A paradigm shift within the transport system is here. Historically the human driver has been responsible for both the car and the driving. As machines are introduced, they will take over the responsibility of interpreting the surroundings and other road users. For this we need methods to capture road user behavior and models that can predict them.
Transport is becoming commodity and vehicle automation and servification are the enablers. Building a transportation system for everybody requires understanding of the behavior of the different users. At RISE, a broad knowledge within road user behavior is developed from a multidisciplinary approach.
We design interaction protocol for cooperative and automated vehicles to perform e.g. cooperative platoon merge, or automatically negotiate free-of-way in an intersection. We monitor traffic behavior using camera-based sensors to obtain trajectories that can be used to predict future behavior for e.g. action and intention prediction, both from a single user perspective as well as in interaction between two or more road users.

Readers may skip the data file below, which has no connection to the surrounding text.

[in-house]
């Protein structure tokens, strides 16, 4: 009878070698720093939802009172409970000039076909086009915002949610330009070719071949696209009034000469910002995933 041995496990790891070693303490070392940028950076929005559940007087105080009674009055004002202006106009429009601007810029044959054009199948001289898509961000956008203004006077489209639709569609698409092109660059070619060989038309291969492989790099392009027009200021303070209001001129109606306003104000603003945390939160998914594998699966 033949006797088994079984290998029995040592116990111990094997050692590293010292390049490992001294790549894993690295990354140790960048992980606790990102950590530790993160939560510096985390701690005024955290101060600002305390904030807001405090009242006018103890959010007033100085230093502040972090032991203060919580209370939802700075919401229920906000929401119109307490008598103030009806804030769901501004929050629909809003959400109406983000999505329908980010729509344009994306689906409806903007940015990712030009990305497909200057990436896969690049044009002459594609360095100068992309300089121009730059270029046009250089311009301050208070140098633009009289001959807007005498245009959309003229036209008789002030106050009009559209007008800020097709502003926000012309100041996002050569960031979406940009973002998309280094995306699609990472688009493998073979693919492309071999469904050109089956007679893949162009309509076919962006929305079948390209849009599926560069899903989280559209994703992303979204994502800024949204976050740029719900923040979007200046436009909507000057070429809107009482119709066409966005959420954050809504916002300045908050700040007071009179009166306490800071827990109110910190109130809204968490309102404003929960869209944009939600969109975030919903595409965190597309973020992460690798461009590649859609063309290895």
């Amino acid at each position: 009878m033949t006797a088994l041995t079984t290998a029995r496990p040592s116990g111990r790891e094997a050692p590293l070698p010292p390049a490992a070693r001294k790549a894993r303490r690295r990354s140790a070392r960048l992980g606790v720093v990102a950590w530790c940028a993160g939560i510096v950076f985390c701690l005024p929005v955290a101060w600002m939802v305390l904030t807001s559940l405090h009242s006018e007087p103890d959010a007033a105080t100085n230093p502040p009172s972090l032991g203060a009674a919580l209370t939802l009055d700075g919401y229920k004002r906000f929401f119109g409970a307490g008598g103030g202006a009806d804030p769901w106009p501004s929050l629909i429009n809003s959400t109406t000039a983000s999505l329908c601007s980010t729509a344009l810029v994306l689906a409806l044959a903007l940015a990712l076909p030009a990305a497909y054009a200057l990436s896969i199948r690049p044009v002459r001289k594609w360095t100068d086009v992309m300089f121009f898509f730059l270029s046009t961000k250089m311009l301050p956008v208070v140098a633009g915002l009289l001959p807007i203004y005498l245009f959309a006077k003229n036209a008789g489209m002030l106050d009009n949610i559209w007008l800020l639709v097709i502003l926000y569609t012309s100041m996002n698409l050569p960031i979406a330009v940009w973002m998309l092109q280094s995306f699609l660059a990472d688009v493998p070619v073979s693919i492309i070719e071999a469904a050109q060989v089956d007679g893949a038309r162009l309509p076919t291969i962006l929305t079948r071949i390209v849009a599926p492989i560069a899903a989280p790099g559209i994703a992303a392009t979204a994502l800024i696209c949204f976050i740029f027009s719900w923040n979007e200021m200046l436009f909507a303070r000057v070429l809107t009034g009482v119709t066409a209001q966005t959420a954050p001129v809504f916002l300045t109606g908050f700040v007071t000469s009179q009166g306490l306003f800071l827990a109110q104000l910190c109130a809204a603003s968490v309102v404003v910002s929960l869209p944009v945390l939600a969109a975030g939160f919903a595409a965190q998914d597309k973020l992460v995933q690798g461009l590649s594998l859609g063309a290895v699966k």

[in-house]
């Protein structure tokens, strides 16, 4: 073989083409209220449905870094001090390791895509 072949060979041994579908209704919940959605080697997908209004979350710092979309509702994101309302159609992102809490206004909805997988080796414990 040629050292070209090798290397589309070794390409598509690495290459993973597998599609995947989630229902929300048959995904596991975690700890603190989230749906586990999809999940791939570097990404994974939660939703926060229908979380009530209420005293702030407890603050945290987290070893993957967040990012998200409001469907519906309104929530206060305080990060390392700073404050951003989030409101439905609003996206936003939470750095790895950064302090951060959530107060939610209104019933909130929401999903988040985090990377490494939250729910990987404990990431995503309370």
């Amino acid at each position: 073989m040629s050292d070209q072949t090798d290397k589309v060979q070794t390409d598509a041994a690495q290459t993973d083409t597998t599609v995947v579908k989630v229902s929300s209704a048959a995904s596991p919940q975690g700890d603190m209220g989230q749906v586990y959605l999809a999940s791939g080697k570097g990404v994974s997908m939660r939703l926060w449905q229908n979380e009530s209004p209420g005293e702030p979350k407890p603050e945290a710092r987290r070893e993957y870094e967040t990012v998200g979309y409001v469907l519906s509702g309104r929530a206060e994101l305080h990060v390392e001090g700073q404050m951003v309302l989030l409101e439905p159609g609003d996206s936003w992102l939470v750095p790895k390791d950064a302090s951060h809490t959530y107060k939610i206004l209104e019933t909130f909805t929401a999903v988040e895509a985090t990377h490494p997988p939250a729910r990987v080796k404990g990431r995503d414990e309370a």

We also explore methods to e.g. visually or sonically interact between an autonomous vehicle and surrounding road users. In particular we explore behavior in interaction with platoons of trucks that drive with short inter-vehicular distance and how they can communicate with the surrounding traffic their intentions. Another important use-case is the one with visually impaired road users and how they can interact with (autonomous) vehicles.
RISE can provide guidelines on how to measure interaction, how to design systems to become interpretable and what variables to study to understand intentions of road users.
Researchers at RISE have long experience from the transportation domain and in close collaboration with our partners we deliver valuable insights around products, businesses and innovations.